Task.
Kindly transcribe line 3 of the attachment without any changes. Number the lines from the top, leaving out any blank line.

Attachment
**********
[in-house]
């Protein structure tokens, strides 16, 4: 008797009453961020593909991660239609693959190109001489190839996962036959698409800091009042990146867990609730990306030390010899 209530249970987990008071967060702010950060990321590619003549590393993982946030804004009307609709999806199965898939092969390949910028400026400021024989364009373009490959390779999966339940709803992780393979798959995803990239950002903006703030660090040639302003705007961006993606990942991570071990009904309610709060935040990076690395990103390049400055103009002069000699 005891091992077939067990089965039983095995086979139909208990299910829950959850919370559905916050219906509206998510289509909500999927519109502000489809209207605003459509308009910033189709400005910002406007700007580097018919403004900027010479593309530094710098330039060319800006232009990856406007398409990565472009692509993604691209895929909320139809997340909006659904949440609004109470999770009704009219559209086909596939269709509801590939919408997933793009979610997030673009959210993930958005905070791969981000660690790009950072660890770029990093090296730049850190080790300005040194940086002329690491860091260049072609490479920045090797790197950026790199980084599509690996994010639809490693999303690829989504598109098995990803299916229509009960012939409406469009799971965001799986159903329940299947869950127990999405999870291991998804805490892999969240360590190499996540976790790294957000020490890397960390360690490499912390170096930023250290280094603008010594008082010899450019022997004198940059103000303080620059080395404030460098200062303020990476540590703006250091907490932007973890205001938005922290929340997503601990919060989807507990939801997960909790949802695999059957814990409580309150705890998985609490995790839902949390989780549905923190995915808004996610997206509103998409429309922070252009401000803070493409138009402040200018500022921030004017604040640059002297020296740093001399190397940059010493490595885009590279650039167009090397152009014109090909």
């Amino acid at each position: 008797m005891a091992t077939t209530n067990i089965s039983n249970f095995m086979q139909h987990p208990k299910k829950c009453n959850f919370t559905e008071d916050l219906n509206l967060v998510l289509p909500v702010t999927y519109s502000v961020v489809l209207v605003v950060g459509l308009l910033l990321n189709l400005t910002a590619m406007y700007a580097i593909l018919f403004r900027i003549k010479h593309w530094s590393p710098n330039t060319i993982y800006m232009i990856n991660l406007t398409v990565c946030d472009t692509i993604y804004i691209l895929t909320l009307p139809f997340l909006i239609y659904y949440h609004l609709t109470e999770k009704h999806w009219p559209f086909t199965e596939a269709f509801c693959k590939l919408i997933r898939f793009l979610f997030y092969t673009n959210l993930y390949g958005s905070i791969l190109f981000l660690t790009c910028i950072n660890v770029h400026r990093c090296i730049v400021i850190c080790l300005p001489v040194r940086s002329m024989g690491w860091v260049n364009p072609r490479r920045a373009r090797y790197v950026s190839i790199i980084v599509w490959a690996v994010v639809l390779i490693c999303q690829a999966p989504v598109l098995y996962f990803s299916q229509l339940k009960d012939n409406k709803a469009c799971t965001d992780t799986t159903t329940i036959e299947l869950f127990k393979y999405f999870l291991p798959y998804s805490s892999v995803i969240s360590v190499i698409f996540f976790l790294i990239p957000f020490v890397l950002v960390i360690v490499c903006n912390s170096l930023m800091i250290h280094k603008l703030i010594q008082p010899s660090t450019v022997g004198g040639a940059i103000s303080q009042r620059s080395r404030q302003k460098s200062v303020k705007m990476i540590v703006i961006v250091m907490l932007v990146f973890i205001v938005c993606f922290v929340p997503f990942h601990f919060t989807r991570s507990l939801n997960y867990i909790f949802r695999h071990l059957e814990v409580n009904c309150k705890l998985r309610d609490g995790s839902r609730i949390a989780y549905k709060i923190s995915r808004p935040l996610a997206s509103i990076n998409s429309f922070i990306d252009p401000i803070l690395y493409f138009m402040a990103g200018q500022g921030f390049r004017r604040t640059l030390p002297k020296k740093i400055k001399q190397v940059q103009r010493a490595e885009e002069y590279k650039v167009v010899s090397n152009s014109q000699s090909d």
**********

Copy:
């Amino acid at each position: 008797m005891a091992t077939t209530n067990i089965s039983n249970f095995m086979q139909h987990p208990k299910k829950c009453n959850f919370t559905e008071d916050l219906n509206l967060v998510l289509p909500v702010t999927y519109s502000v961020v489809l209207v605003v950060g459509l308009l910033l990321n189709l400005t910002a590619m406007y700007a580097i593909l018919f403004r900027i003549k010479h593309w530094s590393p710098n330039t060319i993982y800006m232009i990856n991660l406007t398409v990565c946030d472009t692509i993604y804004i691209l895929t909320l009307p139809f997340l909006i239609y659904y949440h609004l609709t109470e999770k009704h999806w009219p559209f086909t199965e596939a269709f509801c693959k590939l919408i997933r898939f793009l979610f997030y092969t673009n959210l993930y390949g958005s905070i791969l190109f981000l660690t790009c910028i950072n660890v770029h400026r990093c090296i730049v400021i850190c080790l300005p001489v040194r940086s002329m024989g690491w860091v260049n364009p072609r490479r920045a373009r090797y790197v950026s190839i790199i980084v599509w490959a690996v994010v639809l390779i490693c999303q690829a999966p989504v598109l098995y996962f990803s299916q229509l339940k009960d012939n409406k709803a469009c799971t965001d992780t799986t159903t329940i036959e299947l869950f127990k393979y999405f999870l291991p798959y998804s805490s892999v995803i969240s360590v190499i698409f996540f976790l790294i990239p957000f020490v890397l950002v960390i360690v490499c903006n912390s170096l930023m800091i250290h280094k603008l703030i010594q008082p010899s660090t450019v022997g004198g040639a940059i103000s303080q009042r620059s080395r404030q302003k460098s200062v303020k705007m990476i540590v703006i961006v250091m907490l932007v990146f973890i205001v938005c993606f922290v929340p997503f990942h601990f919060t989807r991570s507990l939801n997960y867990i909790f949802r695999h071990l059957e814990v409580n009904c309150k705890l998985r309610d609490g995790s839902r609730i949390a989780y549905k709060i923190s995915r808004p935040l996610a997206s509103i990076n998409s429309f922070i990306d252009p401000i803070l690395y493409f138009m402040a990103g200018q500022g921030f390049r004017r604040t640059l030390p002297k020296k740093i400055k001399q190397v940059q103009r010493a490595e885009e002069y590279k650039v167009v010899s090397n152009s014109q000699s090909d």